Rev. David Herndon
First Unitarian Church of Pittsburgh
February 5, 2017
One of my colleagues in ministry became Unitarian Universalist when he was a young adult. When he announced his new spiritual identity to his parents, they were astonished as much as they were displeased They said, How could you do this? Our family has been Roman Catholic for eighteen hundred years!
His parents had come to the United States from Italy, and it had never really occurred to anyone in their family that they would want to have a spiritual identity other than Roman Catholic. It was simply who they were. away from the Catholic Church was also stepping away from the family. How could someone do that?
The English author D. H. Lawrence had a somewhat different point of view. he was away from home at school, his mother sent him a collection of sermons about conversion that had been written by the minister at their home church. In response, D. H. Lawrence wrote:
I believe that one is converted when first one hears the low, vast murmur of life, of human life, troubling one’s hitherto unconscious self. I believe one is born first unto oneself – for the happy developing of oneself, while the world is a nursery . . . some people seem to exist thus right to the end. But most are born again on entering maturity; then they are born to humanity, to a consciousness of all the laughing, and the never-ceasing murmur of pain and sorrow that comes from the terrible multitude of [people]. Then, it appears to me, one gradually formulates one’s religion . . . A person has no religion who has not slowly and painfully gathered one together, adding to it, shaping it; and one’s religion is never complete and final, it seems, but must always be undergoing modification.
In the new member classes that I have been leading here at First Unitarian Church for many years, we generally take a few moments to introduce ourselves to one another. It has been a wonderful gift to hear so many personal stories. I have observed that there can be a dynamic tension between the spiritual identity that one inherits from one’s family and the spiritual identity that one puts together for oneself. Even far into adulthood, those childhood experiences of religious community can bring forth powerful emotional responses.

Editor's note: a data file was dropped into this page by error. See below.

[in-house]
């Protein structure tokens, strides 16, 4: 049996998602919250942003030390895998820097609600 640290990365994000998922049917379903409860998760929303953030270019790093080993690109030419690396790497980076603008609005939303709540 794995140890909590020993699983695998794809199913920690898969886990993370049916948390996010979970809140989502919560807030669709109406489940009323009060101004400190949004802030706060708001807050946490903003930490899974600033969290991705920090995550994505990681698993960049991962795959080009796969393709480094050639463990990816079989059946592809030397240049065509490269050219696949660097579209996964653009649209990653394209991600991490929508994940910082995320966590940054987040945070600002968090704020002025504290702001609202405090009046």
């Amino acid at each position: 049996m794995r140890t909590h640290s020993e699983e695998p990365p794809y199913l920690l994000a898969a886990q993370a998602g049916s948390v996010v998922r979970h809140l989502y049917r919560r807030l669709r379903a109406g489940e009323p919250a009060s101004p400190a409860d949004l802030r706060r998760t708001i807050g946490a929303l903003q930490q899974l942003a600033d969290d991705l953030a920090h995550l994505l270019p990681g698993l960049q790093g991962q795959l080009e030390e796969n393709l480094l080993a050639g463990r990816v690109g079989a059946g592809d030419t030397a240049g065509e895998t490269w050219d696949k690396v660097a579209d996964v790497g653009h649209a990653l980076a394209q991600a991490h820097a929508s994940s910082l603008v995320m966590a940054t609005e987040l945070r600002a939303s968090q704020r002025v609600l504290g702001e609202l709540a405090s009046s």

Years ago, in another Unitarian Universalist church, I heard a child asking her mother about some fundamental religious question. In true Unitarian Universalist fashion, the mother patiently explained to her daughter that some people believe this, while other people believe that, and still other people believe something else entirely. The child listened carefully, and then asked, But what do WE believe?
Ten years later, that child would probably be asking the question, What do I believe? For the moment, however, belief and family and church and spiritual identity were all connected.
Spiritual ancestry can play a very important role in our personal spiritual journeys throughout our lives. Some religious communities are more insular, while others are more part of the mainstream in the United States. But if you grew up in any religious tradition, presumably it shaped you and perhaps it even continues to engage you in some internal religious dialogue. Sometimes we are quite conscious of our spiritual ancestry, sometimes not so much. Do we just go along with eighteen hundred years of spiritual ancestry? Do we go through a process of discernment with regard to our spiritual ancestry, sorting through what we want to keep and what we want to set aside? Do we rebel? How do we navigate the change from asking, What do WE believe? to asking, What do I believe? And how do we preserve our personal spiritual autonomy or individuality while being part of a religious community?